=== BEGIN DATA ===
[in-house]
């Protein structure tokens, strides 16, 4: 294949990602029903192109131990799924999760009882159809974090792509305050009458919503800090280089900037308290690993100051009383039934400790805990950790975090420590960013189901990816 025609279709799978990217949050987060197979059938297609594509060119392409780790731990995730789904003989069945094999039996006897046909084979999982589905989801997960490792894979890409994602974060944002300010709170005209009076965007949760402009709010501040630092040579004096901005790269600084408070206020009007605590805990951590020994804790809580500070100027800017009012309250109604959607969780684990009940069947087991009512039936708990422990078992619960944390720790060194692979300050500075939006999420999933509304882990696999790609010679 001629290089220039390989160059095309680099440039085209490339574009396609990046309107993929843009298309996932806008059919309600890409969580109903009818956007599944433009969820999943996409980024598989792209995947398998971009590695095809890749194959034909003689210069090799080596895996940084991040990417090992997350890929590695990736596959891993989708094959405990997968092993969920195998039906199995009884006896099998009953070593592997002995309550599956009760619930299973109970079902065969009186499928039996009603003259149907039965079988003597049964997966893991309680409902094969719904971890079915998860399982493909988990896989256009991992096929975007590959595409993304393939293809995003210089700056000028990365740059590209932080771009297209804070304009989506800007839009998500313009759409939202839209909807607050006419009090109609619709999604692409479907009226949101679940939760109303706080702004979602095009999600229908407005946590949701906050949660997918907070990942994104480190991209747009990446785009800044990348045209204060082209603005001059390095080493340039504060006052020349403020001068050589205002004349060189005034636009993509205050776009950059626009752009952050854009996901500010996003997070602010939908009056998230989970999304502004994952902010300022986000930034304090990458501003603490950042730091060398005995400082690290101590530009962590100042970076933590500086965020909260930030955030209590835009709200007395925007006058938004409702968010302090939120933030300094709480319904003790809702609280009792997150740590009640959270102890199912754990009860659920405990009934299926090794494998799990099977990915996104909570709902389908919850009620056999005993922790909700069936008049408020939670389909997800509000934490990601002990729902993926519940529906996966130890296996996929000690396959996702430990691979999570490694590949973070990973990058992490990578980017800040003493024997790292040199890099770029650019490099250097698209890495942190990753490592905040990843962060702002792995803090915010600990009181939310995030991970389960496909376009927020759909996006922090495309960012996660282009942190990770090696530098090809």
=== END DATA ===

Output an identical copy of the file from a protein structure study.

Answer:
[in-house]
């Protein structure tokens, strides 16, 4: 294949990602029903192109131990799924999760009882159809974090792509305050009458919503800090280089900037308290690993100051009383039934400790805990950790975090420590960013189901990816 025609279709799978990217949050987060197979059938297609594509060119392409780790731990995730789904003989069945094999039996006897046909084979999982589905989801997960490792894979890409994602974060944002300010709170005209009076965007949760402009709010501040630092040579004096901005790269600084408070206020009007605590805990951590020994804790809580500070100027800017009012309250109604959607969780684990009940069947087991009512039936708990422990078992619960944390720790060194692979300050500075939006999420999933509304882990696999790609010679 001629290089220039390989160059095309680099440039085209490339574009396609990046309107993929843009298309996932806008059919309600890409969580109903009818956007599944433009969820999943996409980024598989792209995947398998971009590695095809890749194959034909003689210069090799080596895996940084991040990417090992997350890929590695990736596959891993989708094959405990997968092993969920195998039906199995009884006896099998009953070593592997002995309550599956009760619930299973109970079902065969009186499928039996009603003259149907039965079988003597049964997966893991309680409902094969719904971890079915998860399982493909988990896989256009991992096929975007590959595409993304393939293809995003210089700056000028990365740059590209932080771009297209804070304009989506800007839009998500313009759409939202839209909807607050006419009090109609619709999604692409479907009226949101679940939760109303706080702004979602095009999600229908407005946590949701906050949660997918907070990942994104480190991209747009990446785009800044990348045209204060082209603005001059390095080493340039504060006052020349403020001068050589205002004349060189005034636009993509205050776009950059626009752009952050854009996901500010996003997070602010939908009056998230989970999304502004994952902010300022986000930034304090990458501003603490950042730091060398005995400082690290101590530009962590100042970076933590500086965020909260930030955030209590835009709200007395925007006058938004409702968010302090939120933030300094709480319904003790809702609280009792997150740590009640959270102890199912754990009860659920405990009934299926090794494998799990099977990915996104909570709902389908919850009620056999005993922790909700069936008049408020939670389909997800509000934490990601002990729902993926519940529906996966130890296996996929000690396959996702430990691979999570490694590949973070990973990058992490990578980017800040003493024997790292040199890099770029650019490099250097698209890495942190990753490592905040990843962060702002792995803090915010600990009181939310995030991970389960496909376009927020759909996006922090495309960012996660282009942190990770090696530098090809």